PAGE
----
I wouldn't be surprised that California is second to Texas in the # of cowboys living in the state although it probably won't be the highest percentage wise.
I'd say it deserves to be moved up. I would imagine more cowboys in California than Colorado.
Being from Montana, I know that you aren't going to find any truer cowboys and cowgirls than those you find in Montana. We're tough, hard-working, and not afraid of getting hurt or a little dirty. It's "all in a day's work." The spirit of the old west is still very much alive and well here. We don't shrink from a challenge, rather we face it head-on. We believe in working hard for what you have. At least half of the state's population is involved in farming or ranching in one way or another. Cattle and horses are around every corner. Montana is the most "cowboy" state of all 50! Proud Montanan here!
Montana Cowboys work from horseback not from an ATV. The only way to move cattle from summer Mountian meadows to winter valley ranch grass is by horse. Cowboys are laborers and Montana cowboys labor hard.
Although the west side of the state doesn't show it, we are a true cowboy state. You have to have a lot of grit and vinegar running through your veins to power through the winters here
Montana is as cowboy as it gets, we got extreme heat and extreme cold and everything in between. This place is certainly not for the faint of heart
South Dakota is a border state between the Midwest and the West. The western half of SD has absolutely massive ranches raising cattle and bison, as well as some more unusual animals. There is no doubt that SD has a strong Western culture with many cowboys. Western SD also has some of the most stunning and beautiful Western landscapes with multiple areas of badlands, and the beautiful Black Hills.
Cowboy memorabilia everywhere in this state.
I have seen no cowboys in South Dakota and I have been traveling around this state my whole life-
Every city has a rodeo and a rodeo grounds!
Best western state.
I grew up in Cox's creek, KY. There are farmers, ranchers, and a lot of cowboys down here. And an equal amount of briar hoppers (rednecks) you might say we are a similar breed. Plenty of old country singers see Kentucky as a home state, even if they ain't from here. A place full of southern hospitality, and a horse on about every hillside. In KY there were many settlers, from the 1700's cowboys filled this land, and they continue to thrive in it today.
Kentucky has a ton of cattle farms. We ride horses, and don't care what people from up north think. What else can I say? We don't wear hats like people in the south west and "pure west" But we wear them.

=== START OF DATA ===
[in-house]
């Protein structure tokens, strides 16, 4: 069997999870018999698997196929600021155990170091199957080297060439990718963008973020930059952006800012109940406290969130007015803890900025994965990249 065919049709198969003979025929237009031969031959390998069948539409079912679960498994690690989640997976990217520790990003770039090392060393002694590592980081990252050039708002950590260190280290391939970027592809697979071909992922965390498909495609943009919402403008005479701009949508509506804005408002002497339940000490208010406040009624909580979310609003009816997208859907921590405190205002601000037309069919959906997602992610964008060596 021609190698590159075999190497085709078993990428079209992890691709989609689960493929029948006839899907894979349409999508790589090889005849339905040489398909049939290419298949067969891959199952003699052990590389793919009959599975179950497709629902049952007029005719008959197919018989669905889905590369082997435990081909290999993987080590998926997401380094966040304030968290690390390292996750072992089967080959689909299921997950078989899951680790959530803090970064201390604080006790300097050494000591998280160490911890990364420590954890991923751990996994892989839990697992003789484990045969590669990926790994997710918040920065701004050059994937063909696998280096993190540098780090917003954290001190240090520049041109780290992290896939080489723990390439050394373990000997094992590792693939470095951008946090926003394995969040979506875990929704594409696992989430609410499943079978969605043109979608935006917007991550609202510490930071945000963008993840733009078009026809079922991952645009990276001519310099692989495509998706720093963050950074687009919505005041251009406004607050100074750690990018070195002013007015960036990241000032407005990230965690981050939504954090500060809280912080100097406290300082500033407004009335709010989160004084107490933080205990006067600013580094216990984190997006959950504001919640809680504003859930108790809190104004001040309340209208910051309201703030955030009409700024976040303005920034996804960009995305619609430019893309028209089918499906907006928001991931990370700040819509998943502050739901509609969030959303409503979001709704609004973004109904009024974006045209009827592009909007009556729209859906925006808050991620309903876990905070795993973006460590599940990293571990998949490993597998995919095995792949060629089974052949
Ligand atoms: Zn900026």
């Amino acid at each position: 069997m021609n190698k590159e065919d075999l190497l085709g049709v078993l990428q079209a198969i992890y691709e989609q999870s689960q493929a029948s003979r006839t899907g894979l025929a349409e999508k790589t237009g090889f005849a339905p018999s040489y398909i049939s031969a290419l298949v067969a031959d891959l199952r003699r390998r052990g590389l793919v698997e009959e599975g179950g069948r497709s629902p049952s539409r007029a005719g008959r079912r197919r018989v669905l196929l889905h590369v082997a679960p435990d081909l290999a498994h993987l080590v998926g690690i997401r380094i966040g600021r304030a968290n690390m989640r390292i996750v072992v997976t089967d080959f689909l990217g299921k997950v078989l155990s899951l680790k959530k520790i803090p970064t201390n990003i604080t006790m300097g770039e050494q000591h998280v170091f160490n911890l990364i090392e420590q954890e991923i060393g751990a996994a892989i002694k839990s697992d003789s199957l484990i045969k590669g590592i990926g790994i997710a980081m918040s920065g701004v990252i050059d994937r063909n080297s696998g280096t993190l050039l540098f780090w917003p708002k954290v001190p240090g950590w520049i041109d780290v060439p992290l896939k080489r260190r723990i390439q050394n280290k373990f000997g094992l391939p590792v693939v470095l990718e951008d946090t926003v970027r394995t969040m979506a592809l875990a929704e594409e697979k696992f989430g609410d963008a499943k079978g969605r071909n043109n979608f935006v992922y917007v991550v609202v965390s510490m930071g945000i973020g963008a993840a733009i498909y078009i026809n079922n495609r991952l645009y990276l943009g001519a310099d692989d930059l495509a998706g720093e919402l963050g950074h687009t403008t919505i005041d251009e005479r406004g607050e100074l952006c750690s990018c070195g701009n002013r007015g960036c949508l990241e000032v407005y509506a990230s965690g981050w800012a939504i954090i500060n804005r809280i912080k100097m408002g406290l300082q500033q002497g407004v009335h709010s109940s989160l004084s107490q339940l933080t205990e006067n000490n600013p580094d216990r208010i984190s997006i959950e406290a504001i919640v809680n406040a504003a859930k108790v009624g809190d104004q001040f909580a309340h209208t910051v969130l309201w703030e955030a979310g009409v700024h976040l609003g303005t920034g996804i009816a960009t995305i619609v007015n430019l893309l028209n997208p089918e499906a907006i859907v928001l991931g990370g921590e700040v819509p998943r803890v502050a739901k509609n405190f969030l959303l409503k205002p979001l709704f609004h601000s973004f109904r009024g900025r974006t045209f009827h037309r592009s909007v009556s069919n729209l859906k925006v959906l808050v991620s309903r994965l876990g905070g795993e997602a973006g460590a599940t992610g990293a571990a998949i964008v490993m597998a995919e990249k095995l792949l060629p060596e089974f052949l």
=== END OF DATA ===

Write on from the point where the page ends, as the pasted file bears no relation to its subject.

I live in kentucky!
Tennessee has always been known for the beautiful mountains and temperatures there. It is an amazing experience to be in Tennessee because whether you are in the fields or on a mountain you feel that southern culture. I totally think Tennessee deserves to be higher on this list.
I live in Easter Tennessee, and all I see is people dressed like they just came from a rodeo. Plus they have accents. But we are very polite.
Tennessee embraces cowboy culture with a modern twist. Proud to be from here, most of the time.
Tennessee is full of country pride. We love our country music and we love our cowboy boots.
Missouri deserves mention as the "Mother of Western Outlaws", e.g., Jesse and Frank James, home of the Bushwhackers, starting point for the Pony Express (St. Joseph), Oregon Trail, and Santa Fe Trail (both in Independence).
Missouri is definitely a cowboy state and it's history is rich with western heritage.
I live in Missouri and I can't even count how many cowboys and cowgirls I see on a daily basis
Wide open land where ranchers graze their cattle all over the state. I live on a dozen acres that has a boundary with BLM land and cattle herds graze there every year. Major rodeo has been held in Reno for the last 100 years. Visiting city slickers only see Vegas, Reno and Tahoe casinos...the rest of the state is open range mostly held by the the BLM which leases it to ranchers and mining operations.
I personally think that Nevada should be listed as #2 for being a cowboy state.
The Great Basin buckaroos are some of the finest cowpunchers in the west!
Nevada's cowboy days may have passed in the recent years, but out there away from Vegas, there bound to be a few left, as well as the NFR being held in Vegas itself
Alabama is the most country state here besides maybe Texas or Montana
Nebraska should be MUCH higher on this list. It's one of the top beef producing states in the US!
Hicks, hicks everywhere...
Fields and prairie.
I've seen many more cars, not trucks, in Florida Dealership showrooms. Just the opposite in parts of Colorado, Wyoming, Montana, Idaho, Dakota's and High Plains States. Trucks rule in these states!
Cowboys in Florida?
Florida is more like descendants of cowboys who adapt some of the cowboy culture than actual cowboys, when would a cowboy be speaking Spanish or Portuguese?
Surprising, but more cowboys here than Texas.
West Virginia is the last frontier of the east. While rural West Virginians are different than the traditional image that comes to mind when we think of cowboys, the lives they live are based around managing animal and land resources.
Awesome state! Living here is awesome! Even though the weather isn't nice some times..it's awesome! Love this state!
In rural areas, guys in WI definitely wear cowboy boots. Even in more urban areas, guys wear boots, but it's just not as common. However, that's not to say they don't. I like cowboy boots so I wear them. My guess is many guys feel the same and thus wear them as well.
They may not be true cowboys, but farmers in Wisconsin carry their own kind of grit and blood with them. They're tough people. I would know; my entire family is composed of them. Including myself.
I live in WI on occasion wear a cowboy hat, but almost always wear cowboy boots. I own more boots than any other footwear.
Growing up in Southern Idaho is the same experience as its neighbors Montana and Wyoming. Drive down the I-84, you see plenty of Cowboys and ranching land. Many of my friends were in the rodeo and/or ranching
There are reasons.
Heck I 'm a red neck cowboy that lives in deep South Mississippi.
There are SO many country rednecks out here! And black necks after I smack upside the head...
I have seen people in georgia who are so redneck and old and one really fat old guy